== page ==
I am partial to the 10×42 and put my Sig Sauer ZULU10 HDX into play every trip, deer or elk antler hunting. The 10 power gives you ample field of view to scan, but more importantly, the high power also defines antler finds from frauds, even from afar.

Work to high ground and glass down to get the most out of a binocular partner. Western topography offers ample high locations, but even in the Midwest, you can find irrigation dikes, farm machinery, or hay bales to give you a vantage point when spotting with a binocular. Without question, a binocular doubles nearly every antler hunting trip I take regardless of the corner of America I am hunting. 

Animal Aid

Everyone has heard of using a specialized dog for shed antler hunting, but why not take your garden-variety dog for a walk in the antler woods? Forget the Shih Tzu, but bring them along if you have a hunting, herding, or rescue dog that loves long walks. A dog’s nose is 100,000 times more sensitive than yours, and the dog brain section that analyzes scent is seven times larger than yours. Combine that with your dog always sniffing for something to eat, chew, or roll in, and you employ an instant antler-hunting partner who does not want to talk politics. 

Before you release the hound, make sure your canine partner does not run off, does not chase deer, and does listen to commands. Consider a long leash or training collar for eager canines, but it is best to let them roam in sight. I am on my second border collie, and although they do not top the list for shed antler-hunting dogs, border collies are extremely intelligent. I use them for companionship, coyote hunting, antler hunting, horse herding, and more. They do not always retrieve an antler, but I continually watch my current border collie, Sully, out of the corner of my eye. He often stops to dig up an antler or sniff a carcass that may be sporting headgear.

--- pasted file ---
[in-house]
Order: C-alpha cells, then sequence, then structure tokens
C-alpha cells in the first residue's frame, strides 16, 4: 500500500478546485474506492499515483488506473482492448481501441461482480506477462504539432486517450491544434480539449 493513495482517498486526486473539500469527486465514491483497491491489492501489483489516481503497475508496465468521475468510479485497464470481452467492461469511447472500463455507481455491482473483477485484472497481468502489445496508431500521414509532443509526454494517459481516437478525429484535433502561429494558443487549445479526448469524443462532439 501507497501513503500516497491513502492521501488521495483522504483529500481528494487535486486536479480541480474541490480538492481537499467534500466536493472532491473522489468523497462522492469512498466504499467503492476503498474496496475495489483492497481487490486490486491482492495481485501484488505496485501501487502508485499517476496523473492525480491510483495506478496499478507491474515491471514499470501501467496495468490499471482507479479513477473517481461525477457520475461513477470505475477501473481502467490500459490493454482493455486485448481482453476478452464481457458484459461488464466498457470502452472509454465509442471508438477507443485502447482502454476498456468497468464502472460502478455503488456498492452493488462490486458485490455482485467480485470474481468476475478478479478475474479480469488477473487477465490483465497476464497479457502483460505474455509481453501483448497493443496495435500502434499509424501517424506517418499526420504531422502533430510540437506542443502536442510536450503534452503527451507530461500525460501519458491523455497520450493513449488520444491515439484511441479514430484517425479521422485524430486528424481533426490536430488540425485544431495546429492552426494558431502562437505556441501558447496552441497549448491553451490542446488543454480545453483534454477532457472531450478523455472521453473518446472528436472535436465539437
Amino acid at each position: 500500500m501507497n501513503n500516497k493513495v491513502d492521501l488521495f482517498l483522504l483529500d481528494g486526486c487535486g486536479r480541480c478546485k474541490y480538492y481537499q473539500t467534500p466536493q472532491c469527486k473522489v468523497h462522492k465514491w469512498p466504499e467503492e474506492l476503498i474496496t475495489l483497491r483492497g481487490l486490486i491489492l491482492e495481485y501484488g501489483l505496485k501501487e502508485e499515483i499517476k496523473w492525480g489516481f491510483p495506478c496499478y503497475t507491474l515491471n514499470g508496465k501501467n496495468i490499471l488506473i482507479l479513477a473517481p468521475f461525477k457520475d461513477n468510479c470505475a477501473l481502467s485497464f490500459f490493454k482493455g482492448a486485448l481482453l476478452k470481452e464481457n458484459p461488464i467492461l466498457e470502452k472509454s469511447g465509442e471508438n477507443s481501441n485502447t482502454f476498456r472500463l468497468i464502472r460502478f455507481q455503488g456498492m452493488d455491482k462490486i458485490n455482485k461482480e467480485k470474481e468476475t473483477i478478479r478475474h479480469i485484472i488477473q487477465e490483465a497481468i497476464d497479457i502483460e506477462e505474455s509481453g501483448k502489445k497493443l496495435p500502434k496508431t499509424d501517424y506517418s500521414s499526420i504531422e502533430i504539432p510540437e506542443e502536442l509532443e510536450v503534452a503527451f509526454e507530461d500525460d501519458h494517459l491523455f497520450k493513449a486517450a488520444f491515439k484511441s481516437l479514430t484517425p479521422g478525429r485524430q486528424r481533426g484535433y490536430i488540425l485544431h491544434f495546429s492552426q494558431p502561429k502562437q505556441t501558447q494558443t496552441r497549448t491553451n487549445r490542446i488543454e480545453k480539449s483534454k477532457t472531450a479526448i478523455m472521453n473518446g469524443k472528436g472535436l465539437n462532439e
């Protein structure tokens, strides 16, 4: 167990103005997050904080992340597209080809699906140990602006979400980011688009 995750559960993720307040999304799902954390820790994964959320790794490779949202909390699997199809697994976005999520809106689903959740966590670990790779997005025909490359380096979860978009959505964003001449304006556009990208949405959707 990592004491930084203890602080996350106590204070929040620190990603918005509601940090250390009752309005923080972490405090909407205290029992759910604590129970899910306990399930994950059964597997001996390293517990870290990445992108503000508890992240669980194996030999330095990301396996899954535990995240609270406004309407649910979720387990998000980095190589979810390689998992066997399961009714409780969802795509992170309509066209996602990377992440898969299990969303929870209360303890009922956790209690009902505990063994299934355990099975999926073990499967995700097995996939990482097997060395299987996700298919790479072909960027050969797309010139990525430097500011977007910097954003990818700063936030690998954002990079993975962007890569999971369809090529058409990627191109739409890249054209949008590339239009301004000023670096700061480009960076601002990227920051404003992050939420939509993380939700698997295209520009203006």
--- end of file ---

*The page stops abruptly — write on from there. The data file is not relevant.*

Some of you may have been suckered into the equestrian world by an insistent spouse or kids in the 4-H lifestyle. Use those animals for shed antler hunting when they are not standing around piling up chores for you. Horses or mules offer an efficient way to grid while saving calories. You can use them to access areas too rugged for hiking, and some landowners do not appreciate ATV ruts across fields but ignore horse tracks as they blend with cattle tracks. 

A horse also sets you five or more feet higher to peer into tall grass, behind logs, and into deep recesses. That equals a win for more antlers. When my kids were young, we regularly planned shed hunting weekends utilizing the horses. They considered it an adventure without having to hike miles behind dad. 

Every so often, I spend a day without an antler find, but by utilizing these elements and mileage on my boots, my antler wins far outnumber days without bone.